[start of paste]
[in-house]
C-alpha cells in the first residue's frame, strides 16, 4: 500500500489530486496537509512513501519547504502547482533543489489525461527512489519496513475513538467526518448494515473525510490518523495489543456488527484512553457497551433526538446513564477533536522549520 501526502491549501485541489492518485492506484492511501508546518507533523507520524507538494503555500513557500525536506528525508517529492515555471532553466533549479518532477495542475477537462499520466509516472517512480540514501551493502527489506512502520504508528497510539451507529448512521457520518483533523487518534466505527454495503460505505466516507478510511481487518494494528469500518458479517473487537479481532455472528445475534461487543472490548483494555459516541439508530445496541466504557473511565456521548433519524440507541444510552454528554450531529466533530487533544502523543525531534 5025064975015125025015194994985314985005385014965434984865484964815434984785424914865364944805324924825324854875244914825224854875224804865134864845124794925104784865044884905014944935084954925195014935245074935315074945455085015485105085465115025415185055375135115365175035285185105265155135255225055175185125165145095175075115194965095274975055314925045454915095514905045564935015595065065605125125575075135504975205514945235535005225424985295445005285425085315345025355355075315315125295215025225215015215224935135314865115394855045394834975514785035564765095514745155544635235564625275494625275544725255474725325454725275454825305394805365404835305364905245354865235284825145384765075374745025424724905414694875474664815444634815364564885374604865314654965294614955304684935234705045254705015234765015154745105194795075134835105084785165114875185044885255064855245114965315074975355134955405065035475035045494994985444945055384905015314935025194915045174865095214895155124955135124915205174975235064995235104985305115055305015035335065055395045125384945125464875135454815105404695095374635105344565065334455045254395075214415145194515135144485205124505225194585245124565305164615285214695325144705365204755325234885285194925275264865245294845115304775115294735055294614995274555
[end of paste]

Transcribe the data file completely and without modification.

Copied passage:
[in-house]
C-alpha cells in the first residue's frame, strides 16, 4: 500500500489530486496537509512513501519547504502547482533543489489525461527512489519496513475513538467526518448494515473525510490518523495489543456488527484512553457497551433526538446513564477533536522549520 501526502491549501485541489492518485492506484492511501508546518507533523507520524507538494503555500513557500525536506528525508517529492515555471532553466533549479518532477495542475477537462499520466509516472517512480540514501551493502527489506512502520504508528497510539451507529448512521457520518483533523487518534466505527454495503460505505466516507478510511481487518494494528469500518458479517473487537479481532455472528445475534461487543472490548483494555459516541439508530445496541466504557473511565456521548433519524440507541444510552454528554450531529466533530487533544502523543525531534 5025064975015125025015194994985314985005385014965434984865484964815434984785424914865364944805324924825324854875244914825224854875224804865134864845124794925104784865044884905014944935084954925195014935245074935315074945455085015485105085465115025415185055375135115365175035285185105265155135255225055175185125165145095175075115194965095274975055314925045454915095514905045564935015595065065605125125575075135504975205514945235535005225424985295445005285425085315345025355355075315315125295215025225215015215224935135314865115394855045394834975514785035564765095514745155544635235564625275494625275544725255474725325454725275454825305394805365404835305364905245354865235284825145384765075374745025424724905414694875474664815444634815364564885374604865314654965294614955304684935234705045254705015234765015154745105194795075134835105084785165114875185044885255064855245114965315074975355134955405065035475035045494994985444945055384905015314935025194915045174865095214895155124955135124915205174975235064995235104985305115055305015035335065055395045125384945125464875135454815105404695095374635105344565065334455045254395075214415145194515135144485205124505225194585245124565305164615285214695325144705365204755325234885285194925275264865245294845115304775115294735055294614995274555